Wednesday, May 28, 2014

YOU CAN WRITE A MYSTERY: LESSON FIVE




LESSON FIVE: THE BEGINNING

For a lot of people the words outline and plot make them nauseous, but when writing a successful mystery, you need a plan.
All satisfying stories have a beginning, middle and end.
The beginning takes up about the first quarter of your story regardless of length. You introduce the reader to the “who, where and when” of your tale. (Lesson One) Plus you present the characters, the protagonist’s personal problems and the major conflicts that drive the story.
The story should start with an incident that will change the protagonist’s life forever and nothing will ever be the same. (Lesson Three) The beginning ends when the protagonist has an even more complicated problem thrust on them.


Protagonist's Inner Conflicts
What are your protagonist’s personal weaknesses or fears? These fears should affect their approach to life and how they deal with difficult situations. They are also details that they usually try to hide from the world. Even from their closest friends. By the end of your story, they should have learned to face these fears.
So. Are they afraid of dogs? Do they fear abandonment because everyone they’ve ever loved has left them? Are they afraid they’re going to die? Are they in denial?


Protagonist External Conflicts
Everyone has at least one difficult person to deal with in life. It could be their spouse, their mother or a bully at school. Or any number of others: police officer, bill collector, teacher, sibling, etc.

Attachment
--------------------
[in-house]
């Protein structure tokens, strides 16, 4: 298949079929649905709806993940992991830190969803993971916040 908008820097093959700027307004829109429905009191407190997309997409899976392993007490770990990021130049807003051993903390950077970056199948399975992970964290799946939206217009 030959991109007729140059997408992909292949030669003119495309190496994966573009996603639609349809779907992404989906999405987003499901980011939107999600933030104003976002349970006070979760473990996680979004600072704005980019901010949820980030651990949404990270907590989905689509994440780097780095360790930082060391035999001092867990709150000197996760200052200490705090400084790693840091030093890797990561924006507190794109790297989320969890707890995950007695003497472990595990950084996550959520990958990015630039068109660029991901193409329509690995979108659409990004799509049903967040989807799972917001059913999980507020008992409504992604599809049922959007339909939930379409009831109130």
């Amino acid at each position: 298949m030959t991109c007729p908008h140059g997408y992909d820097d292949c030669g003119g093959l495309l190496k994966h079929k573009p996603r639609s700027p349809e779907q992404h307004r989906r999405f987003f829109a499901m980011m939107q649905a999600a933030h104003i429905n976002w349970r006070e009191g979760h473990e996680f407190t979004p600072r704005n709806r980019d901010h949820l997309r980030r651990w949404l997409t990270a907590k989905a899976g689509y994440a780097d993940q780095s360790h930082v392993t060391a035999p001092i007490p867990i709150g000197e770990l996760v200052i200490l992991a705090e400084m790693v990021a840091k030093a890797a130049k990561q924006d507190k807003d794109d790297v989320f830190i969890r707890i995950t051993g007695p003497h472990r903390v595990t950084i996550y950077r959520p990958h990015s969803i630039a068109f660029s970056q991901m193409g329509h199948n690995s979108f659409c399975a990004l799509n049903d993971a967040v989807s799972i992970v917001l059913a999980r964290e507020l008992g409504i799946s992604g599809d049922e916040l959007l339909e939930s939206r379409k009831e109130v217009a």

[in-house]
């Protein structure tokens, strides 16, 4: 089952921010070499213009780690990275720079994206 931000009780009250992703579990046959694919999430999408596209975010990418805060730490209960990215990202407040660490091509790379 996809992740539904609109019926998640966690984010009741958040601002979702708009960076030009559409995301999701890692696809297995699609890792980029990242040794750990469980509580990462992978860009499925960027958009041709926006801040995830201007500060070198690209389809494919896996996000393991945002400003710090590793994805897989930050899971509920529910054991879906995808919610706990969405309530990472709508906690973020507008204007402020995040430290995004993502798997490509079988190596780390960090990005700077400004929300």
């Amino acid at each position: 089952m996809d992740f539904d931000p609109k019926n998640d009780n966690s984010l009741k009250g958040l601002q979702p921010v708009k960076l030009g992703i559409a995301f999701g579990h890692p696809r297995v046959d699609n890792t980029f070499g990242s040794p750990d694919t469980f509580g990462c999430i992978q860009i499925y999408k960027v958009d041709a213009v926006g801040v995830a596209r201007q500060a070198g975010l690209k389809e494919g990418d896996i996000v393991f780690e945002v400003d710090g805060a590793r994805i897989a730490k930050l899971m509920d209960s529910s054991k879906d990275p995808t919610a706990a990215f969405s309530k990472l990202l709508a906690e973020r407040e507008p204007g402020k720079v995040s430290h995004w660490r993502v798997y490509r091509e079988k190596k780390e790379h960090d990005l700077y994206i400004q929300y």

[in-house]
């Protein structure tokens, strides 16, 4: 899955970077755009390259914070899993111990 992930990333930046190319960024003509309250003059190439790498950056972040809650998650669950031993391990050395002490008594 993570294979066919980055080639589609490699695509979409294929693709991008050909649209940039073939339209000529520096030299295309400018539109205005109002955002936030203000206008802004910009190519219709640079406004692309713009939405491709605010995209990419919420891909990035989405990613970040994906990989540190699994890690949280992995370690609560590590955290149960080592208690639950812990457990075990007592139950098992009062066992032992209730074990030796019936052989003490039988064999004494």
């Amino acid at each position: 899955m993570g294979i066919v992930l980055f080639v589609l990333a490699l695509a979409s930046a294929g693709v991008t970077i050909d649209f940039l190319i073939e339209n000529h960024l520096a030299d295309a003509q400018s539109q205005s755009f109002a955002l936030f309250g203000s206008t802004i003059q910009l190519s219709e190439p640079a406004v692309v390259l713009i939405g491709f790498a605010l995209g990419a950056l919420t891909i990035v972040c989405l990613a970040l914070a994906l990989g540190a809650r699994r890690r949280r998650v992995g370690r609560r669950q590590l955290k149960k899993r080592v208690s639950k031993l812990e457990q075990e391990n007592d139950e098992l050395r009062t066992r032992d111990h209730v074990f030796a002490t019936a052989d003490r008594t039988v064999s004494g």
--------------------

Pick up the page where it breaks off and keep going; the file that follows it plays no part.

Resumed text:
Your character needs at least one of these irritants to complicate their life. Remember, perfect people with perfect lives are boring. It creates a nice complication is if this irritant mirrors your character’s inner, unspoken fears.


 The Inciting Incident (protagonist's connection to crime)
The inciting incident is thrust on you hero and will lead to the major story conflict. It’s a new problem - situation that sets up the rest of the story. In other words, this problem hints at what’s to come, but doesn’t spill the whole enchilada. NEW PROBLEM: A boy needs a car to impress friends. His father makes him gets a job to buy the car. Having to get a job is the new problem.
LATER STORY CONFLICT  WILL HIT IN THE MIDDLE OF YOUR STORY. The problem that is yet to come. . . His father loses his job and everything else and they end up living in the boy's car.

LIST YOUR PROTAGONIST'S INNER CONFLICTS.

LIST YOUR PROTAGONIST'S EXTERNAL CONFLICTS

LIST THE INCITING INCIDENT THAT THRUSTS YOUR PROTAGONIST INTO THE CRIME.

At this point, you should be itching to begin writing your story. It's the perfect time to start chapter one. You may find that once you start writing, your character will come alive and want a few changes in your plan. That's okay. In fact, you should expect this to happen.  When you finish chapter one, go back to your list of planning notes and adjust. Delete the information that's no longer relevant. Add your new insights.



COME BACK NEXT WEEK FOR LESSON SIX

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